RPT-UPDATE 1-Texas regulators vote to double wholesale power cap
* Texas grid operator warns of blackouts without more supply
* Cap to rise incrementally, hit $9,000 in 2015
AUSTIN, Oct 25 (Reuters) - Texas electric regulators voted Thursday to double the price cap for wholesale power by the summer of 2015, with a series of interim increases in the meantime, in a bid to draw more generation to feed the state's growing electricity demand.
The Public Utility Commission of Texas voted to increase the market cap when supplies are tight to $9,000 per megawatt-hour as of June 1, 2015, versus the current cap of $4,500 per MWh, to encourage new investment in power plants to supply the $34-billion wholesale market.
In the meantime, the cap would rise to $5,000/MWh when supply is tight for the summer of 2013 and to $7,000/MWh for the summer of 2014.
The Electric Reliability Council of Texas (ERCOT), which oversees the power grid serving most of the state, has warned that there will likely be more rolling blackouts in the coming years as power supply struggles to keep pace with demand.
In 2011, Texans consumed a record amount of electricity, particularly over the summer when air conditioners ran for extended periods during the hottest summer on record. ERCOT declared emergencies on a half dozen days in August 2011, narrowly avoiding the need for rolling power outages.
The new cap could give new incentives for power producers in Texas, which include Luminant, a unit of privately held Energy Future Holdings, NRG Energy, Calpine Corp , NextEra Energy and Exelon Corp.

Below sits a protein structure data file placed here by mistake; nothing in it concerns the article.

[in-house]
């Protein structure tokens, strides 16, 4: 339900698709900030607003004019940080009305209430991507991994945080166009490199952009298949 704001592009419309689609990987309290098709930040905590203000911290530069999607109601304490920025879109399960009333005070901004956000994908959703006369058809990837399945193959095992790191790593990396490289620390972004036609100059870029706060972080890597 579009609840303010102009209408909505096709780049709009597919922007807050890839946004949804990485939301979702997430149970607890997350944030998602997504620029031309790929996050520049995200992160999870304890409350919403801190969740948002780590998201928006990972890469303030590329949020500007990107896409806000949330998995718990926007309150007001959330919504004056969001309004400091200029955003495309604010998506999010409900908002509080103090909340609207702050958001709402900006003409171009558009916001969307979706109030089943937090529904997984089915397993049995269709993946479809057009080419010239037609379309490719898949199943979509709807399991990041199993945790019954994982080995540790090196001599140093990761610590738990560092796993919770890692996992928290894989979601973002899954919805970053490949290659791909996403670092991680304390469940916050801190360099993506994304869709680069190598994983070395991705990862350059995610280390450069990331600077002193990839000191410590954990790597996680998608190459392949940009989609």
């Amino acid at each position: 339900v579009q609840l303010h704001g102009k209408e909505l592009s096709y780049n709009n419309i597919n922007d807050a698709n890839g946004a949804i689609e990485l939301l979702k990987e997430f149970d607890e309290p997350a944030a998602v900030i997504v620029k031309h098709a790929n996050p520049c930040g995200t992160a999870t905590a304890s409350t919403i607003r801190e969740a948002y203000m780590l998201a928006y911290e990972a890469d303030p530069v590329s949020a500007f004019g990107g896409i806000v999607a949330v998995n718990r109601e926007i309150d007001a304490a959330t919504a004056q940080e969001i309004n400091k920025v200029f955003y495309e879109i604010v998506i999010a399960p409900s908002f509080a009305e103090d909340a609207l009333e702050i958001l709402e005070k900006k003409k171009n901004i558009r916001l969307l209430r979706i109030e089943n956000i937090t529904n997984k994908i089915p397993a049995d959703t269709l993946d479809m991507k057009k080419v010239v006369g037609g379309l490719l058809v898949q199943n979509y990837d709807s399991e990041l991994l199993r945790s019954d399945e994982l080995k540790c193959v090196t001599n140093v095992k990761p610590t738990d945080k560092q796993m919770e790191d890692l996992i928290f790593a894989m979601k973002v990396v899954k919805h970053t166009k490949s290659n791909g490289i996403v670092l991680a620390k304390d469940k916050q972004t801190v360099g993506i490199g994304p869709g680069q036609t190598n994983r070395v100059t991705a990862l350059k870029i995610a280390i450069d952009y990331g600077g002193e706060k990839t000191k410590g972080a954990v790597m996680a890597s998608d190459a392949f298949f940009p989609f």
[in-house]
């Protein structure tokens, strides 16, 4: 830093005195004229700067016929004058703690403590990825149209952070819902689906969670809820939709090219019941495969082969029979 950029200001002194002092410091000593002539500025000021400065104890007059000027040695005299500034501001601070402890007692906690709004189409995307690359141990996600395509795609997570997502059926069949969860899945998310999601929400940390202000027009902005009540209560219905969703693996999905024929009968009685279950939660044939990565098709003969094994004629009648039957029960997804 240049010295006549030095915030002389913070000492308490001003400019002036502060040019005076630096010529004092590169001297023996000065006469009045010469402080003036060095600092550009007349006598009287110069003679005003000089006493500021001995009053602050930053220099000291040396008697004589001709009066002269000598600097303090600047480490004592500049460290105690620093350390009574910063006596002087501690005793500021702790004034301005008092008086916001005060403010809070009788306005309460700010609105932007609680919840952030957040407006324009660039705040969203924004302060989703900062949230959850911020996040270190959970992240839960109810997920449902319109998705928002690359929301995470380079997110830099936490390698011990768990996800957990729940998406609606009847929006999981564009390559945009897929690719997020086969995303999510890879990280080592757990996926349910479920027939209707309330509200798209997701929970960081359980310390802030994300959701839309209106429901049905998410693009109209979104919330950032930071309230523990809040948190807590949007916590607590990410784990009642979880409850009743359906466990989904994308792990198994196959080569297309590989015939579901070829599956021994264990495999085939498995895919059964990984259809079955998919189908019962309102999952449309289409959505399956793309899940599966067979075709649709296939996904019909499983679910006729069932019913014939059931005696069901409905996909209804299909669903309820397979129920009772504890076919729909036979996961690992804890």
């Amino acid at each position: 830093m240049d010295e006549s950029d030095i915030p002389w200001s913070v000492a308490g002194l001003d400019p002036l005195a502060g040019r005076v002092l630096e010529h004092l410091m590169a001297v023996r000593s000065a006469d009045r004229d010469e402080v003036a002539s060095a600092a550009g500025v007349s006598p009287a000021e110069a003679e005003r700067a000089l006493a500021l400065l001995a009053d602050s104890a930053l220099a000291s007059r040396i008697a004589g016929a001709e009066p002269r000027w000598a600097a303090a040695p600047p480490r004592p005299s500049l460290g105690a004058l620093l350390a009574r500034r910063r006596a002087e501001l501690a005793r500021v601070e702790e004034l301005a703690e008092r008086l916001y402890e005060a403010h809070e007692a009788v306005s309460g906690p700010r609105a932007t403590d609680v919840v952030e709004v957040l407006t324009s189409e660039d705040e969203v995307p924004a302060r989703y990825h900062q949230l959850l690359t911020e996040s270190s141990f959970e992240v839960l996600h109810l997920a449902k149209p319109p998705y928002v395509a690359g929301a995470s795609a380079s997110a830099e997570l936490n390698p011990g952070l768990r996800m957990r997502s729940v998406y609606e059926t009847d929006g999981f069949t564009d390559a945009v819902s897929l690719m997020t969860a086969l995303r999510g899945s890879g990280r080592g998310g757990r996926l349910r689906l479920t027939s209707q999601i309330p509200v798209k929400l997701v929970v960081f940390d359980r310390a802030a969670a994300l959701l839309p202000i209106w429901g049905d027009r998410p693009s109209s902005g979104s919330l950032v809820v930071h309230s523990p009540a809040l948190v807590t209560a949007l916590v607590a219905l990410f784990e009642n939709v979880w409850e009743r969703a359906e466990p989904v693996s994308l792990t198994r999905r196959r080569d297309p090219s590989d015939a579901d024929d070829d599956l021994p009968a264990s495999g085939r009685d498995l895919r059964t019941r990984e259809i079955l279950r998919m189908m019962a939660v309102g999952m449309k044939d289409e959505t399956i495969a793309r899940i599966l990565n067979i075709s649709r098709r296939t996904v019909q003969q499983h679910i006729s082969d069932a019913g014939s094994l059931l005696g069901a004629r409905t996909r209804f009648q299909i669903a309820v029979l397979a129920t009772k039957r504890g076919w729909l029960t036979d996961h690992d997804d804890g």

Power emergencies during extremely hot and cold weather in 2011 have added urgency to the industry debate, but the three Texas commissioners are divided over a long-term solution that provides an adequate supply to keep the lights on.
"I consider this an interim step to send better signals to potential resource developers," said PUC Chairman Donna Nelson. "My preference would be to set a required reserve margin, but it is clear to me that the commission is not prepared to do that."
Nelson said the commission will continue to work on a long-term solution in coming months.
After a boom in power-plant construction in the early 2000s, the Texas grid agency has warned that available power generation to serve the state's major cities will fall below a 13.75 percent reliability target by 2015 or 2016, increasing the likelihood of rolling outages or a widespread blackout.
Cheap natural gas prices and tight financial markets forced a number of developers to delay plans for new power plants.
According to ERCOT, too few megawatts are being added to meet growing electric demand and to replace inefficient and dirty power plants that may be forced to shut under proposed federal pollution mandates.
Commissioners are weighing two general options: modifying the existing "energy-only" market design to incorporate programs that pay customers to curtail electric use when supplies are tight or creating a so-called "capacity market" that pays generators to be available in future years.
Existing power plant owners and developers generally favor the capacity market option while the state's largest power consumers - industrial and manufacturing interests - oppose the idea.
The Brattle Group, hired by the PUC to evaluate the state's options, calls the energy-only design the most efficient market, but favors a capacity market as the best option to address supply in a competitive, market-based fashion if state leaders desire more generation as a cushion against potential power disruption.
Nelson favors creation of a capacity market while Commissioner Kenneth Anderson is against the idea. The third commissioner, Rolando Pablos, has called for more time to study the options.
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